A hundred years or so ago, when I was a child, they sold chicks for Easter at the local hardware store. A bunch of us persuaded one of the moms to take us to get one. (This was before it was generally known that this was not a good thing to do to the chicks)
There were about 5 of us and we each got a different colored chick. We named our chicks and proudly brought them home – to appalled moms all over the neighborhood who had no place for a chick, and the resulting grown chicken if the chick happened to live. (I now look at this through a very different lens. Back then, I was in Heaven and couldn’t figure out why my mom wasn’t delighted with my CUTE light blue chick I had named Elizabeth.
They grew – as chicks do. As they did, the dye faded or the baby chick fuzz left, replaced by feathers. Some of the chicks died. Mine didn’t, but my mom was adamant she was not going to make a chicken house. I kept Elizabeth in a box in the garage for a time, and then my friend Ann’s mom said she would take the chicks at her house. I walked to Ann’s every day to see Elizabeth. Soon, though, it was harder and harder to tell one chicken from another.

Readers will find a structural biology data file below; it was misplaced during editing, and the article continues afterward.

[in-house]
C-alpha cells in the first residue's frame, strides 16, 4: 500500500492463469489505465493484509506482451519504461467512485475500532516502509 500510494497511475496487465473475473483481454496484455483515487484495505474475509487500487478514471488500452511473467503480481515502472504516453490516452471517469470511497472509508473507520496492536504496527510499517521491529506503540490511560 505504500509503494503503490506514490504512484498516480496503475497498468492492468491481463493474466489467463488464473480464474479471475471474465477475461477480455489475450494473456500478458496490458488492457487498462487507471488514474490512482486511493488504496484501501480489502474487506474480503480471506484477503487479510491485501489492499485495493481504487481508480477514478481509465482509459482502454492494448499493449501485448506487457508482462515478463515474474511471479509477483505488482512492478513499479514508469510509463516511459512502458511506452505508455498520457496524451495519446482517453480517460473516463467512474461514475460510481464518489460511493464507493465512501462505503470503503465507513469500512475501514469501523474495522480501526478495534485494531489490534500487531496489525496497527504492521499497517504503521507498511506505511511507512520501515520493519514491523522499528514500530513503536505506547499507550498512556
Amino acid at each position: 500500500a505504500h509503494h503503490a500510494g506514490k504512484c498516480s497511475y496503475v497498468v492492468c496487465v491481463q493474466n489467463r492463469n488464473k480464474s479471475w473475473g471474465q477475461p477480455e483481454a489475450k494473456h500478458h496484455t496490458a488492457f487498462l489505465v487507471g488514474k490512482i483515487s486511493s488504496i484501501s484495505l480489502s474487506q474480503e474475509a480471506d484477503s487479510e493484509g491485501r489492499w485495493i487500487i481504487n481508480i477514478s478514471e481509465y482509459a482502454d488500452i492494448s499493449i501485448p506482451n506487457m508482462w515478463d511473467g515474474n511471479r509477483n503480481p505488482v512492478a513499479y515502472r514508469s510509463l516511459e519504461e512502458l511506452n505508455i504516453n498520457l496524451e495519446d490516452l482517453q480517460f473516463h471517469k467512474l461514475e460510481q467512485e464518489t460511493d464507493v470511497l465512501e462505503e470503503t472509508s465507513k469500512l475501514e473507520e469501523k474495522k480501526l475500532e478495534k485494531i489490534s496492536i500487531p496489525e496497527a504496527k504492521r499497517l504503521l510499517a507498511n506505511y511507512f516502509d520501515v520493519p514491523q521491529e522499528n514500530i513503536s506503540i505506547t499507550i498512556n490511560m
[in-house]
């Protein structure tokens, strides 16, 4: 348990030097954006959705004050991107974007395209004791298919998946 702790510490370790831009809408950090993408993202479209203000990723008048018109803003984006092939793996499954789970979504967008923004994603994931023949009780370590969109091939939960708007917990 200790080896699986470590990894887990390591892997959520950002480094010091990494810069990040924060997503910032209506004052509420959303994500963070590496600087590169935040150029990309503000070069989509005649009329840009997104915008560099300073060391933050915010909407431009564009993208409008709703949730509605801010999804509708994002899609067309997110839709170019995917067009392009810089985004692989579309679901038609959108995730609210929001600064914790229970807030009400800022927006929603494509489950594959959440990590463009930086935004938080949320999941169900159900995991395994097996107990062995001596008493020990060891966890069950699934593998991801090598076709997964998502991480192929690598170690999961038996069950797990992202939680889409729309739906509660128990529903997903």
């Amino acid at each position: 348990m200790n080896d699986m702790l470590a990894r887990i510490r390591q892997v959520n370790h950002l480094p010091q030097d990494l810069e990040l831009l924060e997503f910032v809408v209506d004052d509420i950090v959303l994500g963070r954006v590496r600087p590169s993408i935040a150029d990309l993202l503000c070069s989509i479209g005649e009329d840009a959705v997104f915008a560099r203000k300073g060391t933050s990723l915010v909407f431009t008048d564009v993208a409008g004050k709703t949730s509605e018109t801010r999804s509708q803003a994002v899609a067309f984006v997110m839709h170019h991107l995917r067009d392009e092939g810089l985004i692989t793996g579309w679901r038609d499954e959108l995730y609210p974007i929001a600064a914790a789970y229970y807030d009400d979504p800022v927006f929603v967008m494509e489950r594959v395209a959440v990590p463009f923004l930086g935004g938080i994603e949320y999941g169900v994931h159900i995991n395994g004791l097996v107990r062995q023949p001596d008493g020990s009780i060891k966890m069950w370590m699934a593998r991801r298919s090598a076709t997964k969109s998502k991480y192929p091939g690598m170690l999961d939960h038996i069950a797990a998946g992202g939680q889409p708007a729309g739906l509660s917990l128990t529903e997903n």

Added to this, the sweet, CUTE chicks had become pretty LARGE, mean chickens – who pecked us!
I visited Elizabeth less and less during the coming weeks. Finally, the mom who was raising the chickens for us told us that if we wanted our now fully grown chicken, we should come get them. Otherwise, they were going into the freezer.
By that time, I wasn’t upset that Elizabeth was to become a fried chicken dinner. I learned a valuable lesson. Chicks, rabbits, miniature turtles, and all the other things that are so CUTE when they’re young really shouldn’t be sold as temporary playthings to children at Easter or any other time.
I was lucky that my friend’s mom was willing to build a chicken house so that Elizabeth and the others had the best possible life they could have had, given their start in life.